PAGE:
If the xenomorph sees you, the best outcome is repelling it with a burst of your flamethrower or one of several gizmos the resourceful Amanda can craft in real time. Maybe you can hide in a locker or a knee-high cabinet until it goes away. Much of the time you make contact, though, the snarling, 7-foot killing machine will impale you with its tail or size you up with its silver chompers before your fight-or-flight response even registers a verdict.
That's the backbone of "Isolation." Under constant threat from the alien, Amanda has to sneak and wit her way off the Sevastopol, saving what little ammo and materials she can scavenge for only the most unavoidable confrontations. It's a game possessed with grim futurism, a game relentless in its tension — a game just like "Alien."
Indeed, Creative Assembly has conceived in "Isolation" the first great "Alien" game. Like "Arkham," like "South Park," it bottles the essence of its source material and serves it up in uniquely faithful form.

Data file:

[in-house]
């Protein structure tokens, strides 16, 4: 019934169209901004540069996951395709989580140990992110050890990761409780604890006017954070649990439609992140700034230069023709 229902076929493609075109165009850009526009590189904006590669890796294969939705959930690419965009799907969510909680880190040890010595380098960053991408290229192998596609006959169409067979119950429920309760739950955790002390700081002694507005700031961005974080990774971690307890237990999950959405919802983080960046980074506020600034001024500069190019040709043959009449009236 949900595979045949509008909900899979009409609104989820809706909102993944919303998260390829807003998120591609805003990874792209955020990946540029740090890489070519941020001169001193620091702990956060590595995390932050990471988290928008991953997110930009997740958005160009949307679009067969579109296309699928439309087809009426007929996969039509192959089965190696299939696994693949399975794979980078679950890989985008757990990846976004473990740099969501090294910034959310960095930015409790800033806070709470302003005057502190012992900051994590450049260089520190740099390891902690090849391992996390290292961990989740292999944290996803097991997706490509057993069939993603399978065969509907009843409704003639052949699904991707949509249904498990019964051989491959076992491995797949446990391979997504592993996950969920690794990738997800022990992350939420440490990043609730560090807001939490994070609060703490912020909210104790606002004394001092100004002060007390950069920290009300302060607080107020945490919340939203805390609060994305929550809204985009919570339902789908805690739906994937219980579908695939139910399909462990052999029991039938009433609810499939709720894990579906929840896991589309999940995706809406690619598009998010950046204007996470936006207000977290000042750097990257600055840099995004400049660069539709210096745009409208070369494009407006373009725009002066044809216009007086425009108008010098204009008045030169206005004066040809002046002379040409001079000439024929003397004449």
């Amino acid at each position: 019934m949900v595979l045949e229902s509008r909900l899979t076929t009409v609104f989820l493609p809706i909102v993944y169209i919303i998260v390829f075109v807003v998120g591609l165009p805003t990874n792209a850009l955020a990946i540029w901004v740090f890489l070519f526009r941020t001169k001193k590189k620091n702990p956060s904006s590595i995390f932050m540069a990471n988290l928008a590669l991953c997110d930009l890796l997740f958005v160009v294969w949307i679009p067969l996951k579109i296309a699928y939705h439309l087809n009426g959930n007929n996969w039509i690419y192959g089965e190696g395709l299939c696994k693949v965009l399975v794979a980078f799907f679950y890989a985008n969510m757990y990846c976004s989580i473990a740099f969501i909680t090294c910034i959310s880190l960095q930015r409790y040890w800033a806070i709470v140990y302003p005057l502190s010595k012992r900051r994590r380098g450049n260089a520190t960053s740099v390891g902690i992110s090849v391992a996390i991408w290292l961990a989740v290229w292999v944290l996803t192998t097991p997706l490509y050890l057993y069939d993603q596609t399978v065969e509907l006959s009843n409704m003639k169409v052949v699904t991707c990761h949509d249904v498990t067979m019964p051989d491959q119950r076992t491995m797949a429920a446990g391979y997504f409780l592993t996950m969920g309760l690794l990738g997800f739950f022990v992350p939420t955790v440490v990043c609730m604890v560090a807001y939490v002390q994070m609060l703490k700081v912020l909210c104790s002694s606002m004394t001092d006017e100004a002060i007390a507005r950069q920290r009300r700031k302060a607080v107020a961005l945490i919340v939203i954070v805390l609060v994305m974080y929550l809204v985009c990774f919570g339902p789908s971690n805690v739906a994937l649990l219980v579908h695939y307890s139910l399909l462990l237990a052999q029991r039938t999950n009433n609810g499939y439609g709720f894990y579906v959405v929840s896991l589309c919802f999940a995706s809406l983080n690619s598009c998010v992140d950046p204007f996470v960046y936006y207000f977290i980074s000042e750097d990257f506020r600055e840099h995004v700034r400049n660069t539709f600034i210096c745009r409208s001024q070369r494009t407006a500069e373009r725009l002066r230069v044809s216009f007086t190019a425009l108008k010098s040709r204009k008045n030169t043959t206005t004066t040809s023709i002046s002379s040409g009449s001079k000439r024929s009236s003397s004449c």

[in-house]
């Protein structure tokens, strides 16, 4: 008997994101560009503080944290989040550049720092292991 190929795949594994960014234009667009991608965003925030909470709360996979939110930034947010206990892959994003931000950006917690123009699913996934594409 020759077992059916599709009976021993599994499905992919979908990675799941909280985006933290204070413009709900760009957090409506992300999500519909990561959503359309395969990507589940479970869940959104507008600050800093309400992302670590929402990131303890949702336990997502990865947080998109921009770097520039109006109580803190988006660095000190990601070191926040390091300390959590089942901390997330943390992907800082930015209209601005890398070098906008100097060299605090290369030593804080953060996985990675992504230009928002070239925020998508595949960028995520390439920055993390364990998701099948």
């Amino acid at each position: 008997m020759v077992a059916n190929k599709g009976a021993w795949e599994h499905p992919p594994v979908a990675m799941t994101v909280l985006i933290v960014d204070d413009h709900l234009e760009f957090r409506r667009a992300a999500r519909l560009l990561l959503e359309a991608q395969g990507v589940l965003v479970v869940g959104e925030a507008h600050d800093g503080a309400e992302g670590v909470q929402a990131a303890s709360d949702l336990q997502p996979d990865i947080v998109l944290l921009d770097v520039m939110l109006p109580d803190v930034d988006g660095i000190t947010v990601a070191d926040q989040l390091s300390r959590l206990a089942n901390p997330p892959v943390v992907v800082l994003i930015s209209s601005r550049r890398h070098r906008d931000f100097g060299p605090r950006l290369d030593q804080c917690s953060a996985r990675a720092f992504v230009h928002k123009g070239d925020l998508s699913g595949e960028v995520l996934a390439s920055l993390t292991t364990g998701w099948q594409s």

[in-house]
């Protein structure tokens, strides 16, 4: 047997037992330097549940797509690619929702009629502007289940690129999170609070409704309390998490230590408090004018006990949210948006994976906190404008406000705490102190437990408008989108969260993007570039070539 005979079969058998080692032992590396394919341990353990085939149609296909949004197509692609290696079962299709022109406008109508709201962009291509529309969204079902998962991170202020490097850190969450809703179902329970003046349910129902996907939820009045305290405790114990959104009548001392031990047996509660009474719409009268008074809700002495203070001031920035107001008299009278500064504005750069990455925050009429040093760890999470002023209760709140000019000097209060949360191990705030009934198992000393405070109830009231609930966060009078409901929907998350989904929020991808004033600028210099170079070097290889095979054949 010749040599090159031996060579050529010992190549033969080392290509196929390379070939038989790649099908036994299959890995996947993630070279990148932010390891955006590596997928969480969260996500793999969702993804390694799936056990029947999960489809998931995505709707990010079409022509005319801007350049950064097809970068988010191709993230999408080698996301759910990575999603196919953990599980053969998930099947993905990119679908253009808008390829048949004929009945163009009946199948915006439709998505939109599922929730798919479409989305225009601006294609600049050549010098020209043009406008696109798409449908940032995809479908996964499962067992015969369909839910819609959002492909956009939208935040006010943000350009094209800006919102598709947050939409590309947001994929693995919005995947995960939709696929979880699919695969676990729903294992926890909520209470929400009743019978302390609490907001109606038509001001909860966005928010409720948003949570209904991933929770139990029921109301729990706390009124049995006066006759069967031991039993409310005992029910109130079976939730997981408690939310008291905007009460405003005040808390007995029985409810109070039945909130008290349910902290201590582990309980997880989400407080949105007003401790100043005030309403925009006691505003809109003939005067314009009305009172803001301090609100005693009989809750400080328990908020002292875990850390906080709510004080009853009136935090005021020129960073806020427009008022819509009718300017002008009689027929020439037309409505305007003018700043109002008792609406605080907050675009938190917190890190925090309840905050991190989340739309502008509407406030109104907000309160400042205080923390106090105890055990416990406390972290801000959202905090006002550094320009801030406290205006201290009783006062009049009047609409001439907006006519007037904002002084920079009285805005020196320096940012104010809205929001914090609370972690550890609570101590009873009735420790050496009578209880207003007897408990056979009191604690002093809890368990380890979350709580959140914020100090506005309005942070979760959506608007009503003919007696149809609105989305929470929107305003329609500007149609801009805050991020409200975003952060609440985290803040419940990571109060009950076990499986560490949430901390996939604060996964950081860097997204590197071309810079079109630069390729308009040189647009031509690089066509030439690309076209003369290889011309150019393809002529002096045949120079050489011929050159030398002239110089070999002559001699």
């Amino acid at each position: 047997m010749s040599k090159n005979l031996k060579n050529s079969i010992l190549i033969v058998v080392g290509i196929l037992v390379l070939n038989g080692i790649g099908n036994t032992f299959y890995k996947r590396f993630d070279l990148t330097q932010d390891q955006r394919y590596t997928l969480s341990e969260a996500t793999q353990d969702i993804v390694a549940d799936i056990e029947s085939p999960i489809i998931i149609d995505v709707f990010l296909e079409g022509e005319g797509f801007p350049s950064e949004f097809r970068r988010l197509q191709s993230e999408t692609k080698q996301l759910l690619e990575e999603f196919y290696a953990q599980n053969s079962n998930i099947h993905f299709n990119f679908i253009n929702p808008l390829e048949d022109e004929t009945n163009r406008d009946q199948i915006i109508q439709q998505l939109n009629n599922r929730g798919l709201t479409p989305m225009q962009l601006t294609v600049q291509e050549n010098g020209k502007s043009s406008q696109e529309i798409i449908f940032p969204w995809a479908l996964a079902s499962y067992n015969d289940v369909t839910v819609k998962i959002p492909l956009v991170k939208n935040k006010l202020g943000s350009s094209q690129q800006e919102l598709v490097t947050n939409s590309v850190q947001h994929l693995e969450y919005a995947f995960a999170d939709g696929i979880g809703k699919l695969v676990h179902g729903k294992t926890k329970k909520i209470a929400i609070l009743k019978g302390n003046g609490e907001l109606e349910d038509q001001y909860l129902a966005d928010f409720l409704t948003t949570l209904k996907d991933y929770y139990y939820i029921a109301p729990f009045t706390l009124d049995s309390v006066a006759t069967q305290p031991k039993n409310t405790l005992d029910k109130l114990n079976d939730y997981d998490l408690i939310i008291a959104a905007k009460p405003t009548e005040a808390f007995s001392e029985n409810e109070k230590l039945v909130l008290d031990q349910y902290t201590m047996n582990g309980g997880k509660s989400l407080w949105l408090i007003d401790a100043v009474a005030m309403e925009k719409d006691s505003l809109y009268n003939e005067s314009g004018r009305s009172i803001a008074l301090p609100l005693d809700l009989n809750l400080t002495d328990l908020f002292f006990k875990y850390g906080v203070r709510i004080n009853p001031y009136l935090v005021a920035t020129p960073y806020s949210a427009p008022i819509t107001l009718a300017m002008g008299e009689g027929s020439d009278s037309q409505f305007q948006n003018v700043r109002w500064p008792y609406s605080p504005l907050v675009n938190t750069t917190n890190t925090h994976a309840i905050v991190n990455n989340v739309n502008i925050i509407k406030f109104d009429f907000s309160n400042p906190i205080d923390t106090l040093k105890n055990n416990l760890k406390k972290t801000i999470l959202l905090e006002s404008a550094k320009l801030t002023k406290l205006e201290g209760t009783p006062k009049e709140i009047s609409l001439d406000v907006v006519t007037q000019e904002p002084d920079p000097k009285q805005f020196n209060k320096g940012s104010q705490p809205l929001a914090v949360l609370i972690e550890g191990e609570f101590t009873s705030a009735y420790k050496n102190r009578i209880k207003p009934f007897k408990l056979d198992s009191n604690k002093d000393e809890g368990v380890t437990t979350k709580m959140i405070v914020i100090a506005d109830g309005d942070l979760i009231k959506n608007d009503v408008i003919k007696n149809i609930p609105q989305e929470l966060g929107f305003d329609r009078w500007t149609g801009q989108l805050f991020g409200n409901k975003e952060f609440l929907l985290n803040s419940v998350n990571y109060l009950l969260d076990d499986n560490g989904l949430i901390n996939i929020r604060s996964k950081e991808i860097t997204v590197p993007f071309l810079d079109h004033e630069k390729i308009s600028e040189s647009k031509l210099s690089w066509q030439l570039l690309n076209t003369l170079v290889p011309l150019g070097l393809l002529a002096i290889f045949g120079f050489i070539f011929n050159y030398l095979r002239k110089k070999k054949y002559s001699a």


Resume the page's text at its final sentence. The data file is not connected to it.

Gulping it down, however, is the problem with "Isolation."
Describing the xenomorph in "Alien," the android Ash would also unwittingly sum up this game: "Its structural perfection is matched only by its hostility."
Well, OK, "Isolation" isn't structurally perfect. At about 18 hours, it's far too long, particularly in the more action-heavy second half. The alien's AI is that of a creature evolution should have vanquished eons ago — sometimes it won't see you standing feet away. And voice actress Andrea Deck, as Amanda, alternates wildly between boredom and sincere, contagious fright.
The point remains: "Isolation" most certainly is hostile. Get caught sneaking and humans can kill you with a couple of gunshots — androids, with a chokehold or two. As for the alien, you'll die in its claws so frequently it becomes a kind of black comedy not long after you're first caged with it three hours into the game. But where those failures would teach you how to succeed in other games — even those that rule the survival horror genre — "Isolation" just finds another way to win.